By Mark Rhoads
The recent death of Ruth Bell Graham, wife of Rev. Billy Graham, recalls a very early entry in summer 2006 to this Illinois Hall of Fame feature series in Illinois Review. Billy and Ruth met at Wheaton College in Du Page County when both were students there during World War II. There is a legend in my family that on their honeymoon night, Billy and Ruth only drove as far from Wheaton as my grandmother's house in Western Springs because gas rationing severely limited their radius.
My grandparents were wonderful people but if the story is true, it would not seem like the most romantic venue for a honeymoon. My grandparents Burton and Amanda Clark Rhoads were a deacon and deaconess of the Village Baptist Church in Western Springs and they were among those who made the decision to hire Billy Graham for his first and only job as a regular associate pastor and then a pastor of a local church. He served in Western Springs about a year and a half before moving on to Campus Crusade for Christ, radio ministries, and other activities in late 1945.
Because of the worldwide fame of Billy Graham, we sometimes overlook the independent fame, great musical talent, and recording success of Graham's close friend and associate---and a Western Springs, Illinois resident for 62 years---who is now 98 years old. George Beverly Shea was born in Winchester, Ontario, Canada on Feb. 1, 1909. He has become one of the most popular and long-lived gospel singers in the world. Bev's father was a minister of the Weslyan Church and Bev sang in the church choir in Ottawa. The family moved to upstate New York and Bev supported himself with insurance sales and tried his hand as a commercial radio announcer. Bev eventually moved to Chicago to announce and sing for Radio Station WMBI, owned by the Moody Bible Institute.
In 1944 when Billy Graham was planning his first musical program for the Western Springs Village Baptist Church, Billy made it his business to seek out the beautiful voice of Bev Shea for the radio program called Songs in the Night that was broadcast to many states and later many countries from the church in Western Springs. During a crusade at Madison Square Garden in New York fifty years ago in 1957, Bev introduced his version of the poem set to music that has become a very popular hymn called How Great Thou Art. In fact, it is now Bev's trademark hymn. I had the privilege of hearing him sing it in person at my grandmother's funeral at the Village Baptist Church in 1963.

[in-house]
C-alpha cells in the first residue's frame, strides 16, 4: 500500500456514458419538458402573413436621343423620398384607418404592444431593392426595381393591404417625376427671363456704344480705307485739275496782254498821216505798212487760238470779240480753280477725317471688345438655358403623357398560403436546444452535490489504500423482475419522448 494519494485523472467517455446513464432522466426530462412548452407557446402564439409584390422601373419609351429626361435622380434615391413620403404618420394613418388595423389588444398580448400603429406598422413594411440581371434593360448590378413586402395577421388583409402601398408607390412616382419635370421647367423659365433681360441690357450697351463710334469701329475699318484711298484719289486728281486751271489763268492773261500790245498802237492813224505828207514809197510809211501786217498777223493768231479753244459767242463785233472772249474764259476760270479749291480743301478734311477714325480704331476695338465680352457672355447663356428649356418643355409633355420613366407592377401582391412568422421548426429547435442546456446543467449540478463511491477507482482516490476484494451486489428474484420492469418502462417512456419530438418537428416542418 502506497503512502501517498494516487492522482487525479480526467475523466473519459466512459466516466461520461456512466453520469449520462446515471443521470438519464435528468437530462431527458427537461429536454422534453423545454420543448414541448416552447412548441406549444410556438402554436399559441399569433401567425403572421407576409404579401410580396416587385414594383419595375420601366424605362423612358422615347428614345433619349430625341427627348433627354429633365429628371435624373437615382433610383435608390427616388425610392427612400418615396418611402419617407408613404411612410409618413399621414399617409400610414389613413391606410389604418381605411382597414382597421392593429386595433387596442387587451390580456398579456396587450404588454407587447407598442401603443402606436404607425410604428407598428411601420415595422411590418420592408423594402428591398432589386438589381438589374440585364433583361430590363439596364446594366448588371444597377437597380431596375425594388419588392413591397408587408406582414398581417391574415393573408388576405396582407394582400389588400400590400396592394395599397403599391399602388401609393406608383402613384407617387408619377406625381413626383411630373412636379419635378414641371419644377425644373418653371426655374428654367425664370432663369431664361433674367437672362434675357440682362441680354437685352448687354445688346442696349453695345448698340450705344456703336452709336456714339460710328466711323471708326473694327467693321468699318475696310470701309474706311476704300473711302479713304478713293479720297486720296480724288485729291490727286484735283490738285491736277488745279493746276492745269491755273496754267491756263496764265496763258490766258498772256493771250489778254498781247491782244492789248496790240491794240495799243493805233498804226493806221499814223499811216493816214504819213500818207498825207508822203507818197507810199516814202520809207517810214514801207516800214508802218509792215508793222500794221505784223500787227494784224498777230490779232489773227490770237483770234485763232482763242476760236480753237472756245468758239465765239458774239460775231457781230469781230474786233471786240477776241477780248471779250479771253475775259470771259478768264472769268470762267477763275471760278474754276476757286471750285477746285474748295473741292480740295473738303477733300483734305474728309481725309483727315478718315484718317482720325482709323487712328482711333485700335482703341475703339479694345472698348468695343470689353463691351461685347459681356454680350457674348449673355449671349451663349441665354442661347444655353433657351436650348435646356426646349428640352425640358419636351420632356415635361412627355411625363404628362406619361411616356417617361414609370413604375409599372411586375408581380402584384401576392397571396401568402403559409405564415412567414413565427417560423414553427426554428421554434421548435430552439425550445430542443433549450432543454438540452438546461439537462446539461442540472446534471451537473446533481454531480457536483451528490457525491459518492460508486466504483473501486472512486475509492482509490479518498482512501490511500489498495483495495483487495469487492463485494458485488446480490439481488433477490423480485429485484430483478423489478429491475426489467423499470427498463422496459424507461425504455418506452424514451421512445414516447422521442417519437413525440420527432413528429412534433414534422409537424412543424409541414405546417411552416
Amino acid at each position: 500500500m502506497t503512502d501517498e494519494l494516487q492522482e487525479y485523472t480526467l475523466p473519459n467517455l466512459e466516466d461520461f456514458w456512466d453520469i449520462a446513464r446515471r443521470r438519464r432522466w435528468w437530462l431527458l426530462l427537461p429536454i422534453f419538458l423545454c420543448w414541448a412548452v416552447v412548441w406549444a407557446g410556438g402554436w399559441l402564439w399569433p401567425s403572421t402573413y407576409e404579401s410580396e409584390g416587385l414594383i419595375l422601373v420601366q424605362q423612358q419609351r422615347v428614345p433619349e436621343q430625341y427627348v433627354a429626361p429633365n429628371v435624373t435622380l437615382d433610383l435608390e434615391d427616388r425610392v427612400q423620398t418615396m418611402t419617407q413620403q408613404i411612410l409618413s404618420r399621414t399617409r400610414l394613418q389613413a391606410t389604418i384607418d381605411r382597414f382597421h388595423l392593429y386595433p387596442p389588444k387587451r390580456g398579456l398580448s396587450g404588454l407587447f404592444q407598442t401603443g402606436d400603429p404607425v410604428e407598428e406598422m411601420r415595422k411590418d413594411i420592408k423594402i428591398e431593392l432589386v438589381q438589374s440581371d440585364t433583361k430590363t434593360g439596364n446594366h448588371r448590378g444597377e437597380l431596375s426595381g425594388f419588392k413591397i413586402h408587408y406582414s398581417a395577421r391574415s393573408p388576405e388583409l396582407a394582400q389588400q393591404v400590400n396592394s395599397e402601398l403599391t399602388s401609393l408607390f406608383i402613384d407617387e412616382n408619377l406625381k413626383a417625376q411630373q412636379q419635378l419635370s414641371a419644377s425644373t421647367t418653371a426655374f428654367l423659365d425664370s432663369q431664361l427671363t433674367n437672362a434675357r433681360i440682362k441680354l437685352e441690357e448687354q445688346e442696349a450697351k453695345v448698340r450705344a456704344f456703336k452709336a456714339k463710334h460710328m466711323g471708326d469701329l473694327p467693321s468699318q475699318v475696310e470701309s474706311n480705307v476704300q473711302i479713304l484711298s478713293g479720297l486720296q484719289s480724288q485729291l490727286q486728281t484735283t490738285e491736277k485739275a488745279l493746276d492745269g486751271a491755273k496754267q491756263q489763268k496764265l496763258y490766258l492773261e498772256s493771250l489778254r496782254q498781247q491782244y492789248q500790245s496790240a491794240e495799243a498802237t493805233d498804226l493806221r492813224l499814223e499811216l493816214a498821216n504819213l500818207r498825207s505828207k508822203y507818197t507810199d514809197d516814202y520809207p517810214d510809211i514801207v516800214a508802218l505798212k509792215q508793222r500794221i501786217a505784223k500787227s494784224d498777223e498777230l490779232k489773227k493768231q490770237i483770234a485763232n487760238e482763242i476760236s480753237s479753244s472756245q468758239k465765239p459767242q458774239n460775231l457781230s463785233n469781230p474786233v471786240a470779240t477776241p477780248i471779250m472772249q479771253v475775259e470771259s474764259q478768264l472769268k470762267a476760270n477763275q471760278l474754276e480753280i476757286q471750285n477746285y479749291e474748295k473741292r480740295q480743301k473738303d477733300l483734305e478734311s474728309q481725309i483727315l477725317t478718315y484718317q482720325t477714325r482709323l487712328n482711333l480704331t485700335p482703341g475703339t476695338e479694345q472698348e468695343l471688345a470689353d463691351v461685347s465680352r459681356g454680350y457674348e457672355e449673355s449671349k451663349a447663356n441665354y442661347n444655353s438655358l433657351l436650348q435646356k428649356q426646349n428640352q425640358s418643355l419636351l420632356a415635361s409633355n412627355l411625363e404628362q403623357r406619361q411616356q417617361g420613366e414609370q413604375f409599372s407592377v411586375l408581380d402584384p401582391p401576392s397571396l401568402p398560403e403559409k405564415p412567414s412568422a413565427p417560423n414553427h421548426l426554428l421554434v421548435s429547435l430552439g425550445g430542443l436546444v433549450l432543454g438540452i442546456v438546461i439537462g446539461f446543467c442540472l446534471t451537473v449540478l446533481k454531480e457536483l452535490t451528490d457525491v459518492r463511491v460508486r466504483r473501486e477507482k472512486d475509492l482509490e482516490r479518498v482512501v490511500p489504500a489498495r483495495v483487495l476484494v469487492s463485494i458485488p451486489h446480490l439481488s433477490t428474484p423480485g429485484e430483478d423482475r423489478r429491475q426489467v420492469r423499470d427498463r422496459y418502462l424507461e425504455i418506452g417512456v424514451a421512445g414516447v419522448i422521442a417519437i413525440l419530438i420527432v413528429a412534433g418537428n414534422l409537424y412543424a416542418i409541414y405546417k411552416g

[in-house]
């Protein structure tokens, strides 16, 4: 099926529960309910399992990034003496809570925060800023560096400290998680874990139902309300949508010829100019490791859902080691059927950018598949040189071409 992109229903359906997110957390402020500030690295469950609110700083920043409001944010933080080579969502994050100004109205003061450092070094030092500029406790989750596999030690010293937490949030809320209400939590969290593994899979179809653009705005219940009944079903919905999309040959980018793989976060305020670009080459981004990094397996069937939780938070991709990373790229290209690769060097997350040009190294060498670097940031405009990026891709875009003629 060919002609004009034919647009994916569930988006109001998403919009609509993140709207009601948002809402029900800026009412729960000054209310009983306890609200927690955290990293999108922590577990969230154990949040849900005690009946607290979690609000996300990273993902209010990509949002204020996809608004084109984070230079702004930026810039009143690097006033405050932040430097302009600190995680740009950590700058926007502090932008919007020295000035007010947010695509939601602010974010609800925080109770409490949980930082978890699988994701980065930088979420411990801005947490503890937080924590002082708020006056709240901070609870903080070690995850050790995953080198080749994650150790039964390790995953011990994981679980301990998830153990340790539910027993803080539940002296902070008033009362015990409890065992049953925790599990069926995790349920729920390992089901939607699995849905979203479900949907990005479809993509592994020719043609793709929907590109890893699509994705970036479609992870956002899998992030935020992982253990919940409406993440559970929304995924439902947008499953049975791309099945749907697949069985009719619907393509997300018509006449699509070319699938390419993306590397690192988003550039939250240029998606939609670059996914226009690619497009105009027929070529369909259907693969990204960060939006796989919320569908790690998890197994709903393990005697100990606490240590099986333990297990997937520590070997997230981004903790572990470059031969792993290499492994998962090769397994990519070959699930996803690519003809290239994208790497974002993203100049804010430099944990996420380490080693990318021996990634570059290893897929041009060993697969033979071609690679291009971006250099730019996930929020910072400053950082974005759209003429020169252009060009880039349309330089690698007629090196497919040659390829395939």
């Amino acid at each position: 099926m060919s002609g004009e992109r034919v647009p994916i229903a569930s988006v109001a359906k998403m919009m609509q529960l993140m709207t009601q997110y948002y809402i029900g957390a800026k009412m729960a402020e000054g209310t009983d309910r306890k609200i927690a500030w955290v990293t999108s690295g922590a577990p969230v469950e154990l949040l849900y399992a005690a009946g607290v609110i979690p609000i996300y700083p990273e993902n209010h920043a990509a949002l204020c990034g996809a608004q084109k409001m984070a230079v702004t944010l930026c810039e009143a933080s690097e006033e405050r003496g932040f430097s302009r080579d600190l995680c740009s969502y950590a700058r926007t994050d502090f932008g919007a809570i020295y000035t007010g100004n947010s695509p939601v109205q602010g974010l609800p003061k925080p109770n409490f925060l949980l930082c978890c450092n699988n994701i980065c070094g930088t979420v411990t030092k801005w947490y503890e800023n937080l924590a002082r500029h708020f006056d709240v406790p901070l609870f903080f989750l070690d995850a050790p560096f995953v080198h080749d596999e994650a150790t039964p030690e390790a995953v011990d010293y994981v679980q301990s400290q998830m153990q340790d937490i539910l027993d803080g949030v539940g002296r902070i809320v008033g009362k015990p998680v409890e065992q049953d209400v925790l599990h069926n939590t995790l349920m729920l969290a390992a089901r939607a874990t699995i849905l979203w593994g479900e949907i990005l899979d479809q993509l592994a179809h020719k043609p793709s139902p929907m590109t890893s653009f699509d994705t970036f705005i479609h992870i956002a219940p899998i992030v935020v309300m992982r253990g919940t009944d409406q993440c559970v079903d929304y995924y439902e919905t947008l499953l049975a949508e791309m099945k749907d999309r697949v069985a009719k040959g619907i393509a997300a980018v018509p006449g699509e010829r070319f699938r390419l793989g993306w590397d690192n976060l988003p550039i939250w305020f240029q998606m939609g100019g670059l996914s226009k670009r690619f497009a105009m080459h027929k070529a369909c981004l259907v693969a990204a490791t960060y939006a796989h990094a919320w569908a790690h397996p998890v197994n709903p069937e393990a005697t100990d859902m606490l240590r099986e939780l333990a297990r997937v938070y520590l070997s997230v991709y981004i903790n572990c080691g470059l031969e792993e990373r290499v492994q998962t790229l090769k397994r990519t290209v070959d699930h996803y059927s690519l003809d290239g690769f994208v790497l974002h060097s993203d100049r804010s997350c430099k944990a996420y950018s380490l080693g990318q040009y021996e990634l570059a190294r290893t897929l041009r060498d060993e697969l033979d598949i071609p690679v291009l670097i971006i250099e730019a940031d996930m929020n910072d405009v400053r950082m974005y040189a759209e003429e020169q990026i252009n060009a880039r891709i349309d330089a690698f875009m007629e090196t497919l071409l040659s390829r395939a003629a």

By that year, Billy and Ruth had long since left Western Springs (in 1945) to travel on crusades and to return to Billy's home state of North Carolina to establish their home. But Bev and his wife and two children remained as residents of Western Springs on the Cook and Du Page County border for the next sixty-two years and still live there.
One of many amazing things about Bev Shea is that he still sings beautiful songs even at the age of 98. He is ten years older than Billy Graham. Before Ruth died, on Memorial Day weekend, C-SPAN covered the dedication of the Billy Graham Library near Charlotte, North Carolina. Billy referred to the fact that Ruth could not attend and was very ill on May 29 and had been bed ridden for six months even though she was not yet then in a coma. To my amazement, Billy's other long-time crusade associate Cliff Barrows got up and introduced Bev Shea, two years shy of one hundred years old, to lead the guests in singing How Great Thou Art. It was no half-hearted attempt to phone in a performance while a choir did the real singing. This was Bev Shea with a rich and powerful voice, certainly no longer in his prime but nevertheless singing his heart out in his personal testimony that was only a little diminished by his very advanced age.
For his personal fame and success as a singer and recording artist, Bev Shea, like his father and his friend Billy Graham, is primarily an evangelist who happens to use his singing voice as the instrument of his ministry. He has attended the Western Springs Baptist Church for six decades when not on the road and he has lived quietly in Western Springs for 62 years. Yet Bev Shea is recognized all over the world and an outstanding Illinoisan.